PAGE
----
Kenya has a $90 billion annual investment deficit

Kenya has an annual investment deficit of $90 billion, Devolution and Planning Principal Secretary Wilson Irungu Nyakera has noted, affirming that this hinders the economic take off of the country.

The PS said there is increased infrastructural investments in the country to lay a firm foundation for economic activity to provide the provide sector with impetus to create jobs. He asserted that there are 34 international institutions who have headquarters here in Kenya, indicating an interest in Kenya as a regional hub which the country needs to take great interest to grow exponentially.

According to the PS, 34 per cent of the cost of goods is transport yet in the developed countries it is 4 per cent, fueling the government’s appetite to invest in infrastructure projects. Raw materials take the bulk of the transport costs while poor road network across the country also contribute. This poor connectivity is aiding agricultural produce failing to reach markets and chocking potential exports.

Kenyas biggest infrastructure project yet, the Standard Guage Railway is estimated to cost $10 billion from Mombasa to Malaba.

The Lamu Port-South Sudan-Ethiopia-Transport (LAPSSET) Corridor which is a regional flagship project intended to provide transport and logistics infrastructure aimed at creating seamless connectivity between the Eastern African Countries of Kenya, Ethiopia and South Sudan estimated cost is $25 billion. The project connects a population of 160 million people in the three countries. According to the LAPSSET report published in June 2016, it is intended to operate as an Economic Corridor with the objective of providing multiple Eastern African nations access to a large scale economic trade system thereby promoting socio-economic development in the region.

Thika Superhighway, a 40 kilometer road network cost the tax payers sh27 billion.

“If we want to grow, we also have to invest in cheaper sources of energy. The developed world used coal yet today we cannot use it because of environment issues is not sustainable,” he said. He was emphatic that the environmental concerns raised by activists is not about emissions because the government is working on recycling it under the clean coal initiative but on the mangrove forest that will be cut down.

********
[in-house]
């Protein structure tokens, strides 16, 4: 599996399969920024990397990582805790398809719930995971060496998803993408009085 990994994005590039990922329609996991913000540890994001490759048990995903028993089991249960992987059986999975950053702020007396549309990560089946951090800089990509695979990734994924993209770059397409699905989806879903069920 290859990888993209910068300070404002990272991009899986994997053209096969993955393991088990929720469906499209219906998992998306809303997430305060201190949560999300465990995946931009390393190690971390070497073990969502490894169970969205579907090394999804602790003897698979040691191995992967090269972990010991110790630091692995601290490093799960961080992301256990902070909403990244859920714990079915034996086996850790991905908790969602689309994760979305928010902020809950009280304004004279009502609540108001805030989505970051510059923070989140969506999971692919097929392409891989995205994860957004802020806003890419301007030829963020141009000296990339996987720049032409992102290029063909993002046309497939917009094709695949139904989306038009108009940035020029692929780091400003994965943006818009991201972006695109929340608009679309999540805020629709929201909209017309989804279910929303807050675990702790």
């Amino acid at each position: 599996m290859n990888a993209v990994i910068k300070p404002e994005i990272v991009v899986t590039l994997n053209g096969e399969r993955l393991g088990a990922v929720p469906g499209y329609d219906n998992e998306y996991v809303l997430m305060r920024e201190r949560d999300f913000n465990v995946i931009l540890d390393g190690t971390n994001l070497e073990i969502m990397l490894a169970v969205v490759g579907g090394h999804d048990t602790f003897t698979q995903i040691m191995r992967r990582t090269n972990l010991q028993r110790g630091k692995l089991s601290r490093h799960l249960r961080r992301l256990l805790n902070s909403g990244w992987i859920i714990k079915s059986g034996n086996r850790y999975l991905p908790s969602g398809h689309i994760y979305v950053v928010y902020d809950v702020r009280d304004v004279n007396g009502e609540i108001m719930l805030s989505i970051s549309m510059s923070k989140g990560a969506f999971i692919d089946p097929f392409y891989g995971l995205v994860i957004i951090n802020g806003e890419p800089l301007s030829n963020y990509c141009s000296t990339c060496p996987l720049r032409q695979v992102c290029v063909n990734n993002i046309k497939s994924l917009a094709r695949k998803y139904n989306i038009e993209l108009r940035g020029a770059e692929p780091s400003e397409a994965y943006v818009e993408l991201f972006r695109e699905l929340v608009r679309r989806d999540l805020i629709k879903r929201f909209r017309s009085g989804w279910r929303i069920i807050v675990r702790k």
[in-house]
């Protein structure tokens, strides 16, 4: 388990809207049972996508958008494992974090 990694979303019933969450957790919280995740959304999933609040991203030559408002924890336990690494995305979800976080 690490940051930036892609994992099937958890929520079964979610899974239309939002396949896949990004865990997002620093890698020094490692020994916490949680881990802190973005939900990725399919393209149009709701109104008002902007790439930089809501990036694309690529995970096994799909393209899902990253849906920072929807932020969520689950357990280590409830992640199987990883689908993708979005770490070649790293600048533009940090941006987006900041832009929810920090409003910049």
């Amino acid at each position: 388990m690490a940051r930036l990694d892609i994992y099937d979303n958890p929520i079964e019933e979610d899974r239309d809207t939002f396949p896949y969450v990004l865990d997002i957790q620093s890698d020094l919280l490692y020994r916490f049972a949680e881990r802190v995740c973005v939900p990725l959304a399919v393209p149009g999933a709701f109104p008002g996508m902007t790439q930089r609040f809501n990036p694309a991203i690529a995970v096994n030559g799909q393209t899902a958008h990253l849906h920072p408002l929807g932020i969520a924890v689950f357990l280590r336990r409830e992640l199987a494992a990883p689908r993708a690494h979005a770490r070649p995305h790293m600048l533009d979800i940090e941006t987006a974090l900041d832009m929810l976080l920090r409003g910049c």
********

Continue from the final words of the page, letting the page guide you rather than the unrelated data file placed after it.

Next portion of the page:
Coal costs are sh5.5 cents per kilowatt hour compared to sh8 cents per kilowatt hour for wind and sh12 cents per kilowatt hour for solar. As at February this year, electricity cost was sh2.85 per kilowatt hour.

Kenya is looking to triple its energy generating capacity to 5,000 megawatts by 2030. He was emphatic that the project will proceed as planned.

According to KPMG’s economic snapshot of 2016, agriculture remains a cornerstone of the Kenyan economy, fulfilling a salient role as an employer and as provider of livelihoods through subsistence farming. The sector contributes around 30.1 per cent to GDP and is the primary generator of foreign currency in the economy. Formal economic production is dominated by the services
sector, with a well-developed retail sector, relatively sophisticated and growing telecommunications and financial services sectors, and a developed tourism sector. In turn, the industrial sector is driven by strong public investment in infrastructure, and the country also has one of the strongest manufacturing sectors in sub-Saharan Africa (SSA).

Potentially lucrative opportunities for investment in the services sector include tourism, banking, telecommunications, wholesale and retail trade, and business process outsourcing. This service industry today employs the majority of Kenyans at 66 per cent, followed by industry at 20 percent and agriculture is at 14 per cent.

“Let us look at infrastructure as an enabler,” he asserted.


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